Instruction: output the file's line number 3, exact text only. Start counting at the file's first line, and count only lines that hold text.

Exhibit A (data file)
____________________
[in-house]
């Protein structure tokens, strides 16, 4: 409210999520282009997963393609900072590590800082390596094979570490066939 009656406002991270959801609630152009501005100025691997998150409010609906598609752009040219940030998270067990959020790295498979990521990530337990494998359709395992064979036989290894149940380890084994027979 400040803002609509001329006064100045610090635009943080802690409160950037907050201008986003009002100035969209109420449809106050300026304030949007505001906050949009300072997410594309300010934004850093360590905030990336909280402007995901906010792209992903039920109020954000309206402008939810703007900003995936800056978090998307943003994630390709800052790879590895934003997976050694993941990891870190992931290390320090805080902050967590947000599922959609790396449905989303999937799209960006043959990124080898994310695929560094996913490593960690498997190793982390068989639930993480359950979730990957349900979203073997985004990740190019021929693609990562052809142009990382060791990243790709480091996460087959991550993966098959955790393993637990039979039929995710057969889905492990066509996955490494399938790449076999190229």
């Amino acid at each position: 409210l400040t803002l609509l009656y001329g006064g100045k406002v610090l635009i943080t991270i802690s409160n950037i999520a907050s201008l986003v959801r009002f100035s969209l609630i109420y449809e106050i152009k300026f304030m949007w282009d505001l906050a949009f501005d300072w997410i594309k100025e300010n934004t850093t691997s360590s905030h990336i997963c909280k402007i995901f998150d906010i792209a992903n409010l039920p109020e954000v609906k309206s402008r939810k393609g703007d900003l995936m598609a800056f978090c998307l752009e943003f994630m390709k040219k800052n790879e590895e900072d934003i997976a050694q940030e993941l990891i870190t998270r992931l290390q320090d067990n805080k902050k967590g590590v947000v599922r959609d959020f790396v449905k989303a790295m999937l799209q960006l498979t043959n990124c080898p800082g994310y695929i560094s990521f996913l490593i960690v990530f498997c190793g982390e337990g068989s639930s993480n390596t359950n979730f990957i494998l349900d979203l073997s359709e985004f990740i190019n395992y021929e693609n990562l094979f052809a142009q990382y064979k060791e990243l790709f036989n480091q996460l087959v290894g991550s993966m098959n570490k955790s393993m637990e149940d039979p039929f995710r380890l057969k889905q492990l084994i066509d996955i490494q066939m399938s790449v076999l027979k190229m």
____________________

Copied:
């Amino acid at each position: 409210l400040t803002l609509l009656y001329g006064g100045k406002v610090l635009i943080t991270i802690s409160n950037i999520a907050s201008l986003v959801r009002f100035s969209l609630i109420y449809e106050i152009k300026f304030m949007w282009d505001l906050a949009f501005d300072w997410i594309k100025e300010n934004t850093t691997s360590s905030h990336i997963c909280k402007i995901f998150d906010i792209a992903n409010l039920p109020e954000v609906k309206s402008r939810k393609g703007d900003l995936m598609a800056f978090c998307l752009e943003f994630m390709k040219k800052n790879e590895e900072d934003i997976a050694q940030e993941l990891i870190t998270r992931l290390q320090d067990n805080k902050k967590g590590v947000v599922r959609d959020f790396v449905k989303a790295m999937l799209q960006l498979t043959n990124c080898p800082g994310y695929i560094s990521f996913l490593i960690v990530f498997c190793g982390e337990g068989s639930s993480n390596t359950n979730f990957i494998l349900d979203l073997s359709e985004f990740i190019n395992y021929e693609n990562l094979f052809a142009q990382y064979k060791e990243l790709f036989n480091q996460l087959v290894g991550s993966m098959n570490k955790s393993m637990e149940d039979p039929f995710r380890l057969k889905q492990l084994i066509d996955i490494q066939m399938s790449v076999l027979k190229m």